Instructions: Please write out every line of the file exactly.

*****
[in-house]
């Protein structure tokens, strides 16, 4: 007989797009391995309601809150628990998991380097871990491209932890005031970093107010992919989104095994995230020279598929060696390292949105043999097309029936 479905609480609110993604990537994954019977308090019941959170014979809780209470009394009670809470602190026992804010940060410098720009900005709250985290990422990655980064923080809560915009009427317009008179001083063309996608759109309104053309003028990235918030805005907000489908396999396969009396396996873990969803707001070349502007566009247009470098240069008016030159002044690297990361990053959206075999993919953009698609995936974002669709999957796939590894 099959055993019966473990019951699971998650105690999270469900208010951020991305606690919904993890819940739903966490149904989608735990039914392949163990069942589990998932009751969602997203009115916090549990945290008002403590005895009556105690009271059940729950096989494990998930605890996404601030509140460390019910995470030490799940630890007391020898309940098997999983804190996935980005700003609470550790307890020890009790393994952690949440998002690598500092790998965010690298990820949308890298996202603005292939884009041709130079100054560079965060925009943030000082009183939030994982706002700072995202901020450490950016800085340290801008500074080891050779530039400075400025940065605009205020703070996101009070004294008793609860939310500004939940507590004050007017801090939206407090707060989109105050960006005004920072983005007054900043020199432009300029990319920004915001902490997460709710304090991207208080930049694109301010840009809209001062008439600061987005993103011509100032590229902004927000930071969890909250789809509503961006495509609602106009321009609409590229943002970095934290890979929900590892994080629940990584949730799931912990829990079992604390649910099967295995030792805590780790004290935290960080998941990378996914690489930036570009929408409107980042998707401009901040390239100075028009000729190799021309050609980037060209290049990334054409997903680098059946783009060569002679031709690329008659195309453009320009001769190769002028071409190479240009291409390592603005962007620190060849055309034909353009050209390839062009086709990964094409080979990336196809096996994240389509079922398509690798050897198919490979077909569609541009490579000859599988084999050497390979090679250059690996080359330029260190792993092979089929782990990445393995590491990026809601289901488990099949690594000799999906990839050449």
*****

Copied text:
[in-house]
């Protein structure tokens, strides 16, 4: 007989797009391995309601809150628990998991380097871990491209932890005031970093107010992919989104095994995230020279598929060696390292949105043999097309029936 479905609480609110993604990537994954019977308090019941959170014979809780209470009394009670809470602190026992804010940060410098720009900005709250985290990422990655980064923080809560915009009427317009008179001083063309996608759109309104053309003028990235918030805005907000489908396999396969009396396996873990969803707001070349502007566009247009470098240069008016030159002044690297990361990053959206075999993919953009698609995936974002669709999957796939590894 099959055993019966473990019951699971998650105690999270469900208010951020991305606690919904993890819940739903966490149904989608735990039914392949163990069942589990998932009751969602997203009115916090549990945290008002403590005895009556105690009271059940729950096989494990998930605890996404601030509140460390019910995470030490799940630890007391020898309940098997999983804190996935980005700003609470550790307890020890009790393994952690949440998002690598500092790998965010690298990820949308890298996202603005292939884009041709130079100054560079965060925009943030000082009183939030994982706002700072995202901020450490950016800085340290801008500074080891050779530039400075400025940065605009205020703070996101009070004294008793609860939310500004939940507590004050007017801090939206407090707060989109105050960006005004920072983005007054900043020199432009300029990319920004915001902490997460709710304090991207208080930049694109301010840009809209001062008439600061987005993103011509100032590229902004927000930071969890909250789809509503961006495509609602106009321009609409590229943002970095934290890979929900590892994080629940990584949730799931912990829990079992604390649910099967295995030792805590780790004290935290960080998941990378996914690489930036570009929408409107980042998707401009901040390239100075028009000729190799021309050609980037060209290049990334054409997903680098059946783009060569002679031709690329008659195309453009320009001769190769002028071409190479240009291409390592603005962007620190060849055309034909353009050209390839062009086709990964094409080979990336196809096996994240389509079922398509690798050897198919490979077909569609541009490579000859599988084999050497390979090679250059690996080359330029260190792993092979089929782990990445393995590491990026809601289901488990099949690594000799999906990839050449």